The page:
Conference Papers

The value of ‘the university’ within a school-led system of teacher education in England.

Teacher education has experienced widespread disruption in recent years and there is growing international concern about how policy changes are impacting on notions of teacher professionalism, partnership and pupil outcomes (TEG, 2016). Market driven reforms in England have resulted in the systemic fragmentation of provision. The Diversity in Education research programme (DiTE) at Bath Spa University aims to provide insights into contemporary teacher education reform building on the findings of the earlier Modes of Teacher Education (MOTE) study undertaken in the 1990s (Furlong et al. 2000). The initial output from the DiTE programme (Whiting et al., 2018) demonstrated the complexity and the perplexity arising from continual and rapid change.

Empirical work, involving case studies, was undertaken in the 2016-17 academic year to explore the in depth characteristics of a sample of different types of provision. In particular critical attention has been given as to what constitutes a partnership approach to initial teacher education (Sorensen, 2017). The conclusion is that partnership arrangements within a school-led system comprise fluid and negotiated arrangements between schools and HEIs that are determined to protect the interests of both and enable schools to secure an advantageous position within a complex system. This paper draws on semi-structured interviews with school partners and beginner teachers to explore how the contribution that universities make to initial teacher education is valued within a school-led system. A key conclusion is that in spite of government policy partnership with HEIs is still valued and the PGCE award is considered to be important.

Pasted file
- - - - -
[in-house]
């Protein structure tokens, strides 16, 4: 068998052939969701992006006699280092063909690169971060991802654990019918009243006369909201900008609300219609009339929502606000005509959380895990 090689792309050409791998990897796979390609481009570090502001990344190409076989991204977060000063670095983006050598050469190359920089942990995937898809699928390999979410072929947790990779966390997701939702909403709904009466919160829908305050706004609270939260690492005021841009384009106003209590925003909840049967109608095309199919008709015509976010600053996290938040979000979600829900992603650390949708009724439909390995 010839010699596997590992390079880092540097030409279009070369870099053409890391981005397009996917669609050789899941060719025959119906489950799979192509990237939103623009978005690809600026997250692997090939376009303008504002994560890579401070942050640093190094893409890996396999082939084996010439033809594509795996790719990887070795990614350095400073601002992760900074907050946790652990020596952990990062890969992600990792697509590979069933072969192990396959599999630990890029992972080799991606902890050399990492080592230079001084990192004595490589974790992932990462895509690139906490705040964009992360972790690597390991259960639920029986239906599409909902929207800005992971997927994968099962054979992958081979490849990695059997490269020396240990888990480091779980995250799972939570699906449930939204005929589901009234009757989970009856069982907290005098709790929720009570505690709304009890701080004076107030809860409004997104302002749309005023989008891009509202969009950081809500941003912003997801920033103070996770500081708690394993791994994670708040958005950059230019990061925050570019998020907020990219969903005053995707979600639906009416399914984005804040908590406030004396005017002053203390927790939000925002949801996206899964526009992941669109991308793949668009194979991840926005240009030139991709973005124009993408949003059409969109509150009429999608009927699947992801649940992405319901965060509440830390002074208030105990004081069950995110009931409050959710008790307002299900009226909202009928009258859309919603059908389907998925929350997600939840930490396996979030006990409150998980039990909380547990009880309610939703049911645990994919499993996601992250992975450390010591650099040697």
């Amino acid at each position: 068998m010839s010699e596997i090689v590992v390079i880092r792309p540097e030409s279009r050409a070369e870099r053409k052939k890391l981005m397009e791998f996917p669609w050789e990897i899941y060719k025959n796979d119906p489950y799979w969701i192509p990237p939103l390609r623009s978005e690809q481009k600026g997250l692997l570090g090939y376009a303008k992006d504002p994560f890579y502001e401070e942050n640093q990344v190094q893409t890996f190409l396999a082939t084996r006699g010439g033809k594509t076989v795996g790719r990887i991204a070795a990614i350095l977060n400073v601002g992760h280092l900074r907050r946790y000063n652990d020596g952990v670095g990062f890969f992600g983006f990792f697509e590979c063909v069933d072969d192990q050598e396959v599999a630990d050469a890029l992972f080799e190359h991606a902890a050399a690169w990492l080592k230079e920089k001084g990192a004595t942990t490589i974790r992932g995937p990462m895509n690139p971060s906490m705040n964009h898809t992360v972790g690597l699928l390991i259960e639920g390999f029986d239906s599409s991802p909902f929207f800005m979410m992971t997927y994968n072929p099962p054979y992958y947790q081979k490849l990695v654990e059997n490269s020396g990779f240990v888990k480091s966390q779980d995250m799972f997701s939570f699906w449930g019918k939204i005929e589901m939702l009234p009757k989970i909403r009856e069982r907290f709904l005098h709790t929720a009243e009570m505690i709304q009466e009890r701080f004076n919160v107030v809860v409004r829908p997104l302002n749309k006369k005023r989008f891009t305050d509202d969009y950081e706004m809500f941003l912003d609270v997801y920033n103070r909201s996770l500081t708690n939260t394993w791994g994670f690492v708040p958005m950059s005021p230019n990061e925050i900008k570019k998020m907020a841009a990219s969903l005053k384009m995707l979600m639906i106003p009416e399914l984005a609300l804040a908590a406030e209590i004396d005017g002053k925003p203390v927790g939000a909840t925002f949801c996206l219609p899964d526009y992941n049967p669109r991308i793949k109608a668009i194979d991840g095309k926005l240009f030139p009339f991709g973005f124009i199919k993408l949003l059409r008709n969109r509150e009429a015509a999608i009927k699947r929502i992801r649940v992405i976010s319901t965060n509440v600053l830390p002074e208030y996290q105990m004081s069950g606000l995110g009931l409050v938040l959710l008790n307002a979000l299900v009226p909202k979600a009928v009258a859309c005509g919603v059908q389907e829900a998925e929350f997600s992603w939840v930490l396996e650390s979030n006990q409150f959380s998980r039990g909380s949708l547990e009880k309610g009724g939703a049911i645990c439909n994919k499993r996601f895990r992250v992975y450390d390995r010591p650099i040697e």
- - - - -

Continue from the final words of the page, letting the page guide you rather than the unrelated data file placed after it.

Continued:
Sorensen, N. (2018) 'The value of ‘the university’ within a school-led system of teacher education in England.', paper presented to The 14th Annual Conference of the British Education Studies Association (BESA), 27–29 June, viewed 18 January 2020, <https://educationstudies.org.uk/?p=8622>